The Use of Data Analytics in Recruitment
March 11th, 2019
Sometimes it seems the grass is always greener on the other side. If you’re a contractor, you’ve no doubt heard full-time workers comment on how wonderful the freedom and flexibility must be. And whilst this is true, the fact is there are pros and cons to contracting, just like anything else.
Contracting offers you the chance to be more selective about scheduling your own time and what projects you want to work on. For many, it’s the ideal employment solution. But if you are considering contracting, or if you already are and have been facing roadblocks, be aware of the associated concerns and learn to manage these potentially stressful issues.
Finding the next contract
Unlike full-time workers, contractors must always have their ears to the ground in hopes of landing their next job, even when they’re on a project. It can be unsettling not knowing where your next pay cheque is coming from, so freelancers must be networking, marketing themselves and engaging with potential clients – in many ways, it’s like having a second full-time job.
Solution: Optimise your networking opportunities in ways that make effective use of your time. If you’re busy with an existing project, spend a bit of time each week connecting on LinkedIn and keeping your social media profiles up-to-date and active. If you find yourself between contracts, take advantage of conferences and industry events for a chance to mingle; you never know where your next referral could come from.
Getting paid on time from clients
Raising invoices and chasing down payment can be one of the biggest headaches for contractors. Most clients are well organised and have a reliable system in place to be sure you’re paid in a timely fashion. But sometimes you’ll find that – even if you’ve delivered your work on time – some clients don’t have the same sense of urgency about paying you
Solution: Sometimes, it’s simply a matter of sending a friendly reminder. We all know what it’s like to get buried under in paperwork. A phone call or email is usually enough to sort it, but keep in mind the burden of tracking invoices is on you. Review the terms of your contracts, and set up a spreadsheet with outstanding items and set reminders to contact clients after 30 days. Finally, be sure all the invoices you raise are accurate, labelled with a purchase order number if required, and sent to the correct contact.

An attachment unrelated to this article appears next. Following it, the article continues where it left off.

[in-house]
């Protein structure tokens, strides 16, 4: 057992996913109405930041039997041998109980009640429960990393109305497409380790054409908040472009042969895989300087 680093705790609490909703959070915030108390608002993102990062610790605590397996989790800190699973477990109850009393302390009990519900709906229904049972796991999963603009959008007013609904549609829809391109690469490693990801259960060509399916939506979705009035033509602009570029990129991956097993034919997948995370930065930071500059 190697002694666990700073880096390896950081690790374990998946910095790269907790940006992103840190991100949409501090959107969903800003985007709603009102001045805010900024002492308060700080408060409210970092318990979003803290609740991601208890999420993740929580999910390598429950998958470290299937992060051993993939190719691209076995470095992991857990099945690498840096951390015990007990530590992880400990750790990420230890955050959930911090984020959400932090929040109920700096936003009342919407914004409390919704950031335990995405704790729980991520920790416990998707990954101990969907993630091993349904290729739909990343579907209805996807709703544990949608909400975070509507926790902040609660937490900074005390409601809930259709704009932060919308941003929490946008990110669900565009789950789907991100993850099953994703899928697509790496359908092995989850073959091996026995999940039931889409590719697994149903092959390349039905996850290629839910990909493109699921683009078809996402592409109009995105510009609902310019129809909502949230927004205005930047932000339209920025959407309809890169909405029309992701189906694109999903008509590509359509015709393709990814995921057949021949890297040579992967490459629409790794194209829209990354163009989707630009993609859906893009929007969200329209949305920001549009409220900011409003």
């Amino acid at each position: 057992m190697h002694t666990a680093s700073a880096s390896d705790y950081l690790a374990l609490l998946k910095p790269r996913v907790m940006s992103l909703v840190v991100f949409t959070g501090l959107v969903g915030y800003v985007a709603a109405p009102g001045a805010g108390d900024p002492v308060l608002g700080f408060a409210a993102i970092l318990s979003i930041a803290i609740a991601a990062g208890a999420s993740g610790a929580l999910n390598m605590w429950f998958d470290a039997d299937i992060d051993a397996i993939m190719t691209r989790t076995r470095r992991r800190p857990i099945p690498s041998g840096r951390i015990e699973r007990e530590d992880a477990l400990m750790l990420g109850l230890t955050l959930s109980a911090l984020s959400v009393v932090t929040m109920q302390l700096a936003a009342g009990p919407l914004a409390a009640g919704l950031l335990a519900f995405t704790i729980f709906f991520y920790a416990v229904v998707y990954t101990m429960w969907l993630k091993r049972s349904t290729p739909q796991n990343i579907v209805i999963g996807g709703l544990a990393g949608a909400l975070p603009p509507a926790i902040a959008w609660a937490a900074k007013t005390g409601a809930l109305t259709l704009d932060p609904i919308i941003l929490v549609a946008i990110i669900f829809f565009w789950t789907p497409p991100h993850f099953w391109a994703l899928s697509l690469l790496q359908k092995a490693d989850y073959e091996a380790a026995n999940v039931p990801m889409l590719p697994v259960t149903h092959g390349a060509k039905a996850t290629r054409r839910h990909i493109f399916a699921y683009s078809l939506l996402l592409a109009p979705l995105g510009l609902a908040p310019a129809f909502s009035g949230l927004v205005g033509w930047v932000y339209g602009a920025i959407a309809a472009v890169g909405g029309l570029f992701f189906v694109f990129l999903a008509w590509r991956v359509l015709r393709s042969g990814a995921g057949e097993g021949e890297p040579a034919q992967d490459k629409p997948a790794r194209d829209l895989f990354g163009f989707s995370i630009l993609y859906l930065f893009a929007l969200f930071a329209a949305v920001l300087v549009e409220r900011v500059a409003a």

Say goodbye to perks
Whilst it’s generally true that contractors earn a higher hourly rate, bear in mind that’s all they’re getting paid for. Each hour they charge represents an hour of actual work, as opposed to a salaried permanent job, where you get paid the same whether you’re hard at work or chatting over a cup of tea in the canteen. Standard workplace perks, such as training for on-going personal development, insurance and paid holidays, are now out-of-pocket expenses.
Solution: Be aware of what your rights are as a fixed-term employee. The terms will vary depending on the employer, but you may be entitled to certain basics. Take time to review your contracts and terms of employment.
The bidding wars
Deciding how much to charge can be a balancing act. On one hand, you don’t want to price yourself out of a job; on the other, you don’t want to sell yourself short. Knowing how to determine your cost can depend on the complexity, scope and timelines of a project; the client involved; and the specific assets you bring to the engagement.
Solution: Know what you’re worth. Consider not just the time you spend on a job, but your unique selling points and skills as well. Also remember to factor in invisible costs, such as travelling time, checking emails, dialling in to conference calls, and so forth. Ask yourself whether you’d be willing to work at a lower rate for a client you really connect with, a project you believe in, or the chance to work from home. Finally, study up on industry rates and negotiating tactics.
Legal liabilities and tax issues
There’s something to be said for having a full-time employer who handles all these issues for you. For many IT contractors, being a skilled specialist is where they want to focus their energies – not on understanding the nuances of the tax code for self-employment. The pressure to be up to date and correct when it comes to legal exposure and tax obligations can add additional stress to contracting life.
Solution: The key is to educate yourself as much as possible. For example, recent legislative proposals could limit the expenses you claim for, so it’s important to keep abreast of such developments. You may want to consider operating through an umbrella company, which would deal with most of the administrative tasks for you. However, this option is not without its own drawbacks and is subject to legislative changes as well. At the very least, you should consider joining a professional association for support and having an accountant (and perhaps even a solicitor) on hand.
Don’t let these concerns put you off the idea. Contracting can be the greatest professional decision you make – just be aware of the ‘cons’ as well as the ‘pros’ and formulate the strategy that works best for you!
Considering a move to contracting? What are your concerns? If you’re already contracting, tell us what you think the pros and cons are. We look forward to hearing your thoughts.